Searching for the Perfect Software Stack

OpenShift Ninja
Jan 24 · 4 min read

Part One: Building a Better Foundation

Often you will go and ask someone, “Hey, what stack do you use?”. They will answer something along the lines of “we use JBoss, Java 8, Spring, Hibernate, Oracle, and we have a React Frontend”. This is great, but it is missing an even more important part of the stack that gets overlooked. These things are:

  • The methods you use to write, build, test, and deploy software
  • The processes you use to effectively design the application you want built
  • The infrastructure that you deploy your applications upon

When companies are small and the product base is small, these issues aren’t usually a problem — in fact, you will prototype and test different approaches a lot. When you grow to an enterprise level, however, updating software practices, changing business processes, and changing infrastructure can be incredibly risky and painful.

This is not a new problem, and many trends have come along over the past few decades to try and tackle this issue. Languages and frameworks were created to make building software easier, and continuous integration tools helped to test those builds. Frameworks like UML were designed to better capture the vision of what the final application should look like. Distributed computing allowed teams to break up batches of applications and put them on different servers, and SOAP services made it easier for these applications to communicate.

Despite all of this, the challenge of updating these legacy applications is still there. We do, however, now understand better some of the problems that are holding us back. Large monolithic applications are hard to update simply because of how complex they are — fixing one part of them usually has impacts on lots of other parts. A lot of software is written in long development cycles with lots of features being released together. Infrastructure is often managed by teams isolated from the teams building the applications that run on them.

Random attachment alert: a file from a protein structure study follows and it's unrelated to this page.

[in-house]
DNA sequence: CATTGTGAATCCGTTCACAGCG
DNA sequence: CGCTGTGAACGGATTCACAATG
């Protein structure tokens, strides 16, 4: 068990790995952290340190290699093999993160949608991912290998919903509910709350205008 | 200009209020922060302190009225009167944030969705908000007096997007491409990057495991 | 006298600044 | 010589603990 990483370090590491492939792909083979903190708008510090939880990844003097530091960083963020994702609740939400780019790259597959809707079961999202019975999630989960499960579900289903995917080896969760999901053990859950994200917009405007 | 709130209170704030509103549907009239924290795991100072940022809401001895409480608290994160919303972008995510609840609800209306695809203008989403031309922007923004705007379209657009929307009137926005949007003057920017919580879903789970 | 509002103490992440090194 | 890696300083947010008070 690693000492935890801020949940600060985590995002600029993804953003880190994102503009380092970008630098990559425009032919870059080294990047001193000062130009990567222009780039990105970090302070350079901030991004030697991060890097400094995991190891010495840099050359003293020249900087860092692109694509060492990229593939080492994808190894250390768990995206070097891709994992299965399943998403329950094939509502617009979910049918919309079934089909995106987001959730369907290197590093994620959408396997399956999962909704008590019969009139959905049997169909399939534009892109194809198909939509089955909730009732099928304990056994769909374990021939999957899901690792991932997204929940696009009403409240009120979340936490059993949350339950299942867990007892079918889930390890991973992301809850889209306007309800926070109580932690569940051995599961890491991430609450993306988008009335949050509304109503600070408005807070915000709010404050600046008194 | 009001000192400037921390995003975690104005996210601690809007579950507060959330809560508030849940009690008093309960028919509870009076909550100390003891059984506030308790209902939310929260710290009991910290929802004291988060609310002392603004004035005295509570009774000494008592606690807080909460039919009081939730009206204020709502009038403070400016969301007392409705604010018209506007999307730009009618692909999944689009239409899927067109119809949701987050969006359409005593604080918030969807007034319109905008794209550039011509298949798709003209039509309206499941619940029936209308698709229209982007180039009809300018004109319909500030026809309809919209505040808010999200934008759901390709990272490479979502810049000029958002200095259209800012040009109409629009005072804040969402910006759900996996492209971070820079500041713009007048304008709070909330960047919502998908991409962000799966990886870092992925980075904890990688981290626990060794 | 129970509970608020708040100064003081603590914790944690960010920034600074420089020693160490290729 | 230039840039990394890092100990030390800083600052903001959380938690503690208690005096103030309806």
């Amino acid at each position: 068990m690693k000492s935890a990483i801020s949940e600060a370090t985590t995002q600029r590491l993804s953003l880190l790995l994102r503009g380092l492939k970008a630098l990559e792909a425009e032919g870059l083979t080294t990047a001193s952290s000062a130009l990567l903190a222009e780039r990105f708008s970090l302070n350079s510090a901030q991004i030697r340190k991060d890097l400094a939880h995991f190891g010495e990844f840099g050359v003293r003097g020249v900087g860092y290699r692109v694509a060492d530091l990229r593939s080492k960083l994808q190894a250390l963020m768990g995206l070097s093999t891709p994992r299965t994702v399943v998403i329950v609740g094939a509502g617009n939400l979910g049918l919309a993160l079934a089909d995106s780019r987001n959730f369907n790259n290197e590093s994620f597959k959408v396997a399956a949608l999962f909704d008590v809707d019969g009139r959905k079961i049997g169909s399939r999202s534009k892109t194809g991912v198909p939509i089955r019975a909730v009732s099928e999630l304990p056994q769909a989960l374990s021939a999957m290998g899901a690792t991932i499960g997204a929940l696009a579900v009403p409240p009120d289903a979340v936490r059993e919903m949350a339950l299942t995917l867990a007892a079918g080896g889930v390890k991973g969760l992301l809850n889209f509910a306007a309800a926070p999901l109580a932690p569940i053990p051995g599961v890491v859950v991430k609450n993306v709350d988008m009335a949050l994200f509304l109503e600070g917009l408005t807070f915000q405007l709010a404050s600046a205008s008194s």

To fix the complexity issue, software teams have started developing smaller components that work in isolation and are easily testable. These microservices also have the advantage that they can be scaled up independently as load increases — heavily-used services can be given more resources than lightly-used services. With monolithic applications, you need more servers to scale up, and the servers are generally under-utilized because you prepare for peak loads even when the loads are generally much lower. Microservices allow you to run with fewer servers that are better utilized, giving their resources to the tasks that need it most.

For the processes side, the teams are moving away from the traditional Waterfall approach and moving towards Agile. This can be a hard transition for some companies that have built business processes around the long waterfall process, but the benefits of Agile far outweigh the costs. With Agile, teams break large requirements into small chunks that can be delivered quickly, usually in under two weeks.